Sunni and Shiites

Sunni and Shiites - Order Code RS21745 February 23, 2004...

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Congressional Research Service ˜ The Library of Congress CRS Report for Congress Received through the CRS Web Order Code RS21745 February 23, 2004 Islam: Sunnis and Shiites Febe Armanios Analyst in Middle East Religions and Cultures Foreign Affairs, Defense, and Trade Division Summary The majority of the world’s Muslim population follows the Sunni branch of Islam, and approximately 10-15% of all Muslims follow the Shiite (Shi‘ite, Shi‘a, Shia) branch. Shiite populations live in a number of countries, but they constitute a majority in Iran, Iraq, Bahrain, and Azerbaijan. There are also significant Shiite populations in Afghanistan, Kuwait, Lebanon, Pakistan, Saudi Arabia, Syria, and Yemen. Sunnis and Shiites share most basic religious tenets. However, their differences sometimes have served as the basis for religious intolerance, political infighting, and violent confrontations. This report includes a historical background of the Sunni-Shiite split and the differences in religious beliefs and practices between and within each Islamic sect as well as their similarities. This report will not be updated. Related CRS products include CRS Report RS21432 and CRS Report RS21695. Historical Background The differences between the Sunni and Shiite Islamic sects are rooted in disagreements over the succession to the Prophet Muhammad, who died in 632 AD, and over the nature of political leadership in the Muslim community. The historic debate centered on whether to award leadership to a qualified and pious individual who would lead by following the customs of the Prophet or to preserve the leadership exclusively through the Prophet’s bloodline. The question was settled initially when community leaders elected a close companion of the Prophet’s named Abu Bakr to become the first Caliph (Arabic for “successor”). Although most Muslims accepted this decision, some supported the candidacy of Ali ibn Abi Talib, the Prophet’s cousin and son-in-law, husband of the Prophet’s daughter Fatima. Ali had played a prominent role during the Prophet’s lifetime, but he lacked seniority within the Arabian tribal system and was bypassed as the immediate successor. This situation was unacceptable to some of Ali’s followers who considered Abu Bakr and the two succeeding caliphs (Umar and Uthman) to be illegitimate. Ali’s followers believed that the Prophet Muhammad himself had named Ali as successor and that the status quo was a violation of divine order. A few of Ali’s partisans orchestrated the murder of the third Caliph Uthman in 656 AD, and Ali was named Caliph. Ali, in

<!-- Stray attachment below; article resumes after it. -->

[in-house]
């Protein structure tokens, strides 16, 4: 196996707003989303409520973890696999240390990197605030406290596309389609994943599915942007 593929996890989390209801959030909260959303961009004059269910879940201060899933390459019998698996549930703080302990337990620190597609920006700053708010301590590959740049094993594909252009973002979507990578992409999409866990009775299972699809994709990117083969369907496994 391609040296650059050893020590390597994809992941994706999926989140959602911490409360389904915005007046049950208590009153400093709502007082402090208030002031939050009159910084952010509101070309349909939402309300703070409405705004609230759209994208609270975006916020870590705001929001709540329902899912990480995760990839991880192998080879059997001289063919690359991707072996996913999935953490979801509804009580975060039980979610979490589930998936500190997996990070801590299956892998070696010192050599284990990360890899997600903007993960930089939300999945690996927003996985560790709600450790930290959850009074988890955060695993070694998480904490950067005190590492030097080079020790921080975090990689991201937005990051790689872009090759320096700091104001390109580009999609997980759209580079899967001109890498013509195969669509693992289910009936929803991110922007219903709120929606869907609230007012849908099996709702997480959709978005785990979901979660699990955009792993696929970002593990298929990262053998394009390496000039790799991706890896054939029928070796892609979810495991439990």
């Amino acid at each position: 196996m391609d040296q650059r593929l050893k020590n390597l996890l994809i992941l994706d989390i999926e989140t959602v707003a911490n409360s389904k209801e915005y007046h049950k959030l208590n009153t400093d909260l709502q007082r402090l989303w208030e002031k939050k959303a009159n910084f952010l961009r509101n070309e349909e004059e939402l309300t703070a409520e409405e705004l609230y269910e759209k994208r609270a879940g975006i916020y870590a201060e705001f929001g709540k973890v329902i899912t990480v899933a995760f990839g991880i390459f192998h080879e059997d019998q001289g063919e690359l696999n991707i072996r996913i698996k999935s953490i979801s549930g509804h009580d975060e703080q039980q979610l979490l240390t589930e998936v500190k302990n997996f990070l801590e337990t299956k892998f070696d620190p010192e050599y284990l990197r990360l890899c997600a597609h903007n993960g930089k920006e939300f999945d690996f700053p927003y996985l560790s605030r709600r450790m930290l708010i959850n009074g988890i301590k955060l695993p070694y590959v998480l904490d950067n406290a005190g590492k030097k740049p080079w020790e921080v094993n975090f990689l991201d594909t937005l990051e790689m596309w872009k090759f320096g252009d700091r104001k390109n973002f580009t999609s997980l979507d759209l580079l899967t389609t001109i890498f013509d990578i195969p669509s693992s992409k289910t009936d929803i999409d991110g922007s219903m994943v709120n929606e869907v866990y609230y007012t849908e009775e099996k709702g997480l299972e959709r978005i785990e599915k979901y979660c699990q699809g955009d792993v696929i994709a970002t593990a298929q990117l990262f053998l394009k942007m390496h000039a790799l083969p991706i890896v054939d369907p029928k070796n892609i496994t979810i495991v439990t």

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CRS-2 turn, was assassinated in 661 AD, and his sons Hassan (ca. 670 AD) and Hussein (680 AD) died in battle against forces of the Sunni caliph. Those who supported Ali’s ascendancy became later known as “Shi‘a,” a word stemming from the term “ shi‘at Ali,” meaning “supporters” or “helpers of Ali.” There were others who respected and accepted the legitimacy of his caliphate but opposed political succession based on bloodline to the
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This test prep was uploaded on 04/19/2008 for the course COMP STD 367 taught by Professor Maymind during the Spring '08 term at Ohio State.

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Sunni and Shiites - Order Code RS21745 February 23, 2004...

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